Propaganda of the Deed, or Russia in Syria

Propaganda of the deed has its origins in the anarchist/revolutionary movements of the 1800s. The actors then tried to spread their message through actions, feeling that would have a bigger impact than traditional propaganda. Those early anarchists and revolutionaries used violence to attract more attention and gain a bigger audience than any speeches or pamphlets had done.

Today, propaganda of the deed is used regularly to describe the terrorist playbook. Spectacular attacks, such as September 11 by al Qaeda and the destruction of Palmyra by Islamic State (IS), capture the attention of the world. The names become recognizable, and put the messages on a world stage.

But propaganda of the deed isn’t just for terrorists. We are witnessing it right now in the geopolitical power play between Russia and the West. Several weeks ago, Russia began moving military equipment into Syria, a move welcomed by President Bashar al Assad. Russia and Syria watchers took notice, awaiting the reaction from the Western nations – especially the US. As early as 2012, the US government began backing the Syrian rebels*, whose intent was to overthrow the Assad regime. By 2014, Islamic State had established a foothold in Syria. Later that same year, the US began conducting airstrikes against IS. Despite White House reports to the contrary, the strikes have not been overly effective in stopping IS.

Enter Russia.

Russia, a major ally of Syria, moved in with the promise to help Assad defeat IS. Almost immediately, Russian planes began bombing not only IS targets, but Syrian rebel positions as well. To those who know Russia, their true intent is no secret.

In Russia, image is everything. The intensity of their bombing campaign is designed to show the world how effective Russia is compared to the West (read: US) in defeating an enemy in the Middle East. In recent years, the gains made by the US in the region seem to have been lost. Russia, looking to improve their image tarnished by their annexation of Crimea, wasted no time stepping in. During his speech to the United Nations General Assembly in September, Vladimir Putin all but called out the US for acting superior to the world, and for creating the power vacuum that now exists in the Middle East. He also announced a strategy to stabilize the region, in this case providing military and technical assistance to Assad.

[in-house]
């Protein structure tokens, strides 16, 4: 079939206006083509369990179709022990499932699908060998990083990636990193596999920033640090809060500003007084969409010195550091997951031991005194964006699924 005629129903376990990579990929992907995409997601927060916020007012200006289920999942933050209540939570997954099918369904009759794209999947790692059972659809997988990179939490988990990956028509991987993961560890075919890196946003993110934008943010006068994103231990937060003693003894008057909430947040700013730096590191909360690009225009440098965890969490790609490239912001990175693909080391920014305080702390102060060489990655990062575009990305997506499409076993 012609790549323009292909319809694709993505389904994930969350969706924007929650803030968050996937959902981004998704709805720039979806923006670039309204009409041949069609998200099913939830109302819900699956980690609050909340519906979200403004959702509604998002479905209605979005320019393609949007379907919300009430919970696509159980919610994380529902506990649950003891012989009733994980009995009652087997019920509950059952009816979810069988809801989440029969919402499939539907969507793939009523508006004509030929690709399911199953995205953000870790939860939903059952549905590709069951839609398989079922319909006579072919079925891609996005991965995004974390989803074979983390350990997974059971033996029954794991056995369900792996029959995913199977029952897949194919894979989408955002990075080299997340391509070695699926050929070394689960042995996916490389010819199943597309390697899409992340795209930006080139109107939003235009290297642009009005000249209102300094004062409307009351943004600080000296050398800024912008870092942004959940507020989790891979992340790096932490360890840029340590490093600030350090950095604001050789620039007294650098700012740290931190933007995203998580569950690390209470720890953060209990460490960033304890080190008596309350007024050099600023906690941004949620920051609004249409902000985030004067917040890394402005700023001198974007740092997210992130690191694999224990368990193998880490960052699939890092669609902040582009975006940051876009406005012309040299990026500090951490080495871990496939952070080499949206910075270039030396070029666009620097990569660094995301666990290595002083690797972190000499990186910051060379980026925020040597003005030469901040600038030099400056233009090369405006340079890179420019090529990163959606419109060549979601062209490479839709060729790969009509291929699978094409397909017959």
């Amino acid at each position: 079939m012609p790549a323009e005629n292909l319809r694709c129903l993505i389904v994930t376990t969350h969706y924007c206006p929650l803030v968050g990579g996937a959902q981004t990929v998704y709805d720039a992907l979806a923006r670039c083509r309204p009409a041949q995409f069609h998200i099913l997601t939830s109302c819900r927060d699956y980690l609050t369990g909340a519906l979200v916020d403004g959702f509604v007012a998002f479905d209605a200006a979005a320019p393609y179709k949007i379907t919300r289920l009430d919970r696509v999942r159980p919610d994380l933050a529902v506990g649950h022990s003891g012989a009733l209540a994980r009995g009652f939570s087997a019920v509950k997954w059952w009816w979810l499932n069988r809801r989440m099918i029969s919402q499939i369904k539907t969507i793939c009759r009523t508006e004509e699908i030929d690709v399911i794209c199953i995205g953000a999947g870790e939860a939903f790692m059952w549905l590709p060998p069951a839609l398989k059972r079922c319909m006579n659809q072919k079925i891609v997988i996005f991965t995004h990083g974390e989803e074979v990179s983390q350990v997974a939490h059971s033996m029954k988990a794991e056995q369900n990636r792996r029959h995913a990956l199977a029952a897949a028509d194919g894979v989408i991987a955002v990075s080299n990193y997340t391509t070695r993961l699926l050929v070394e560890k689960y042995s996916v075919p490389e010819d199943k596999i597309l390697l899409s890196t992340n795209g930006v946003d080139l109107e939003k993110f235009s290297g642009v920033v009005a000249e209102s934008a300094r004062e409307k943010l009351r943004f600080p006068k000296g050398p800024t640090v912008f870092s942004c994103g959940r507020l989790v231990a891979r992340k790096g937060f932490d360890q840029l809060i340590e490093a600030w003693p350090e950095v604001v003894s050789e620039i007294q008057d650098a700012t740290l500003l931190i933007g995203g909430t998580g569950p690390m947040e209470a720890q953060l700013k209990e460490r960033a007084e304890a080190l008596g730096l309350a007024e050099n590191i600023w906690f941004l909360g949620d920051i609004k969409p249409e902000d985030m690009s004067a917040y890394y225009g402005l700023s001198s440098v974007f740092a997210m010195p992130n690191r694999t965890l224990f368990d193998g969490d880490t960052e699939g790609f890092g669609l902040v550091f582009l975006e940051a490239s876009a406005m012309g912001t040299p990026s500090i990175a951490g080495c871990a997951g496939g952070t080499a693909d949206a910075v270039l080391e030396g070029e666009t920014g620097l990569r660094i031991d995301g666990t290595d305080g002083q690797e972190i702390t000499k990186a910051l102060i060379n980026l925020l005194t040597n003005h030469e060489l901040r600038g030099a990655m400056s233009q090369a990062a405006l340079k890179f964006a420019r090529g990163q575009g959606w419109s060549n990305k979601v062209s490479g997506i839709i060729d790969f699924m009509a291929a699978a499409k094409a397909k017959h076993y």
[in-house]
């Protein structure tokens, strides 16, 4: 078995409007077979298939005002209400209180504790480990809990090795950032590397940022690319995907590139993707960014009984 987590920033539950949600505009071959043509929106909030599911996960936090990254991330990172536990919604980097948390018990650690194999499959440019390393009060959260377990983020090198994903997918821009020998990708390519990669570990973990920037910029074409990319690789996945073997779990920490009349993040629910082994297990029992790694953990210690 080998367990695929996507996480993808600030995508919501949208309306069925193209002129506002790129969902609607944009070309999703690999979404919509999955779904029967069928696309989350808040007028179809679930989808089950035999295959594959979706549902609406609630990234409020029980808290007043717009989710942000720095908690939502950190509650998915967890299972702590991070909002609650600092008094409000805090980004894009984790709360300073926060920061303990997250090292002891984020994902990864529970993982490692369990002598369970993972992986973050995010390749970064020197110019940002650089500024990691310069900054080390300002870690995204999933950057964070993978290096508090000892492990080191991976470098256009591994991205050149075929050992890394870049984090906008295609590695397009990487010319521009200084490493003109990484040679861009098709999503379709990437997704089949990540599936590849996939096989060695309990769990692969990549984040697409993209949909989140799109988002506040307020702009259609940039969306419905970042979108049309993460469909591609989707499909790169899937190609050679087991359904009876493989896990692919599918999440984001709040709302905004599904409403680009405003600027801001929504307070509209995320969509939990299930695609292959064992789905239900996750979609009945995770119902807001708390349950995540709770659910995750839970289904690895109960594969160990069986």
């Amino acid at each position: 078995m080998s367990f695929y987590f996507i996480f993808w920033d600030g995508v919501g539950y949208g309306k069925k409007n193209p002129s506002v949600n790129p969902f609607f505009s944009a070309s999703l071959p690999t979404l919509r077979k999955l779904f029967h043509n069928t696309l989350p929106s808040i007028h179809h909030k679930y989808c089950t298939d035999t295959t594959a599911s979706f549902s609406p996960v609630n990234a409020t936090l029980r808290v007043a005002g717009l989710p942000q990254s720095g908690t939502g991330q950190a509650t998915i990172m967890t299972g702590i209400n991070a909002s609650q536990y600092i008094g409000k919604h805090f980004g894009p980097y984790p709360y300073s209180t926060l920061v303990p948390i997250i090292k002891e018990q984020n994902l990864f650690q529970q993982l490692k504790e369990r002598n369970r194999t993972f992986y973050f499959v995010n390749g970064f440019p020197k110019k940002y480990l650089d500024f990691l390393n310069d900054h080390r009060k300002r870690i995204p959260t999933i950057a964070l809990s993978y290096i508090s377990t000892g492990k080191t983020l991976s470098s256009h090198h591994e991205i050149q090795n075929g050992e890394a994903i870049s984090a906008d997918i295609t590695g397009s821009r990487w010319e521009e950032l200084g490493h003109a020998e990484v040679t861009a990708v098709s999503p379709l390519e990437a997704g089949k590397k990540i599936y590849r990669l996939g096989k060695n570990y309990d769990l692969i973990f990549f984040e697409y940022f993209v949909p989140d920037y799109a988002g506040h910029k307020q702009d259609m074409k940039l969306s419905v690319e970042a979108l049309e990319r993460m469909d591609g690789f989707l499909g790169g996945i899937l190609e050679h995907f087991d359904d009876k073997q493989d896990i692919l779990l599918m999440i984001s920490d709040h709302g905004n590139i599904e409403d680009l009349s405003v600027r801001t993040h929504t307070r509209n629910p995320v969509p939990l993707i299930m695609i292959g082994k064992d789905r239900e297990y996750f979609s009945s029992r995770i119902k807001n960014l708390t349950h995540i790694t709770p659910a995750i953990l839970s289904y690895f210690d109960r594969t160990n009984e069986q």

Putin’s speech was a message to the world that Russia is still a superpower. Russia’s actions in Syria deliver a bigger message that the West is ineffective when dealing with terrorists and unrest in the Middle East. Russia is asserting its (perceived) dominance while increasing its presence in the Middle East, traditionally dominated by the US. Putin is also showing the world that he is a real leader, that President Barack Obama and other Western leaders are weak. In the wake of US failures to train and aid the Syrian opposition, Putin is stepping in with guns blazing.

The image of a strong, manly Russia has long been feed to the masses, from the New Soviet Man to Vladimir Putin’s shirtless photo ops. Putin openly challenging the West in Syria is more effective propaganda than any UNSC speech. Any attempt to show Russia as a great power, all the while showing up the US, is a great victory for Putin. The outcome of Russia’s actions in Syria remains to be seen. In the meantime, those actions are speaking volumes

 

*On 9 October, the Pentagon announced it was ending its program of training Syrian rebels, focusing instead on supplying weapons.

 

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